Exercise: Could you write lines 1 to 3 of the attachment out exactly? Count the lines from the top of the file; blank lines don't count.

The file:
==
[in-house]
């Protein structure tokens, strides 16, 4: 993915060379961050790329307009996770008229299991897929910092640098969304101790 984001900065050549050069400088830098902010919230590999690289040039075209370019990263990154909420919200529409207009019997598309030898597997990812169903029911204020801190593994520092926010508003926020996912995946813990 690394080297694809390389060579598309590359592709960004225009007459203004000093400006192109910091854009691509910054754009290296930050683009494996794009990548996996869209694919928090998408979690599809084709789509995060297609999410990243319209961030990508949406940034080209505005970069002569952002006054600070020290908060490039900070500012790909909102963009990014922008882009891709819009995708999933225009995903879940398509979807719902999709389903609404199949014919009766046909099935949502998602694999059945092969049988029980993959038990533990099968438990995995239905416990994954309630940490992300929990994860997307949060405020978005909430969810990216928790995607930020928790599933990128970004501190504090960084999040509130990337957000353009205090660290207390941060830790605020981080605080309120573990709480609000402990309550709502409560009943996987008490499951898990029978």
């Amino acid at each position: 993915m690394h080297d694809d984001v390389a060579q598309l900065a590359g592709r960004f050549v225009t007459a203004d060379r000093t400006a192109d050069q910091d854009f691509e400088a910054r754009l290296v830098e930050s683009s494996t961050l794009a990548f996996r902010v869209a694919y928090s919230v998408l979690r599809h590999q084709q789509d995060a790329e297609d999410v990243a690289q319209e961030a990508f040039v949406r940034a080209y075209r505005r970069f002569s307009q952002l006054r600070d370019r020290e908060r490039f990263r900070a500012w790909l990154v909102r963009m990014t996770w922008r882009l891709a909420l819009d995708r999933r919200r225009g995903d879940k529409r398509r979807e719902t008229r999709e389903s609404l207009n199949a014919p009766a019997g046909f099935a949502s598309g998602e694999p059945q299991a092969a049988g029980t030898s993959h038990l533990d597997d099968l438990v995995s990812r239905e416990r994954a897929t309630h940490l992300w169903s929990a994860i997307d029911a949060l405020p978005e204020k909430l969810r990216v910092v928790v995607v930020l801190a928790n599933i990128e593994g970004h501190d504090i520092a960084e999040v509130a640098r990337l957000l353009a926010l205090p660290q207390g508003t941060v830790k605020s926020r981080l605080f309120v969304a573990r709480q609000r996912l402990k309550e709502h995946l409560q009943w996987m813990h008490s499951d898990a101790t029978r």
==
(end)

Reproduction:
[in-house]
């Protein structure tokens, strides 16, 4: 993915060379961050790329307009996770008229299991897929910092640098969304101790 984001900065050549050069400088830098902010919230590999690289040039075209370019990263990154909420919200529409207009019997598309030898597997990812169903029911204020801190593994520092926010508003926020996912995946813990 690394080297694809390389060579598309590359592709960004225009007459203004000093400006192109910091854009691509910054754009290296930050683009494996794009990548996996869209694919928090998408979690599809084709789509995060297609999410990243319209961030990508949406940034080209505005970069002569952002006054600070020290908060490039900070500012790909909102963009990014922008882009891709819009995708999933225009995903879940398509979807719902999709389903609404199949014919009766046909099935949502998602694999059945092969049988029980993959038990533990099968438990995995239905416990994954309630940490992300929990994860997307949060405020978005909430969810990216928790995607930020928790599933990128970004501190504090960084999040509130990337957000353009205090660290207390941060830790605020981080605080309120573990709480609000402990309550709502409560009943996987008490499951898990029978």
């Amino acid at each position: 993915m690394h080297d694809d984001v390389a060579q598309l900065a590359g592709r960004f050549v225009t007459a203004d060379r000093t400006a192109d050069q910091d854009f691509e400088a910054r754009l290296v830098e930050s683009s494996t961050l794009a990548f996996r902010v869209a694919y928090s919230v998408l979690r599809h590999q084709q789509d995060a790329e297609d999410v990243a690289q319209e961030a990508f040039v949406r940034a080209y075209r505005r970069f002569s307009q952002l006054r600070d370019r020290e908060r490039f990263r900070a500012w790909l990154v909102r963009m990014t996770w922008r882009l891709a909420l819009d995708r999933r919200r225009g995903d879940k529409r398509r979807e719902t008229r999709e389903s609404l207009n199949a014919p009766a019997g046909f099935a949502s598309g998602e694999p059945q299991a092969a049988g029980t030898s993959h038990l533990d597997d099968l438990v995995s990812r239905e416990r994954a897929t309630h940490l992300w169903s929990a994860i997307d029911a949060l405020p978005e204020k909430l969810r990216v910092v928790v995607v930020l801190a928790n599933i990128e593994g970004h501190d504090i520092a960084e999040v509130a640098r990337l957000l353009a926010l205090p660290q207390g508003t941060v830790k605020s926020r981080l605080f309120v969304a573990r709480q609000r996912l402990k309550e709502h995946l409560q009943w996987m813990h008490s499951d898990a101790t029978r």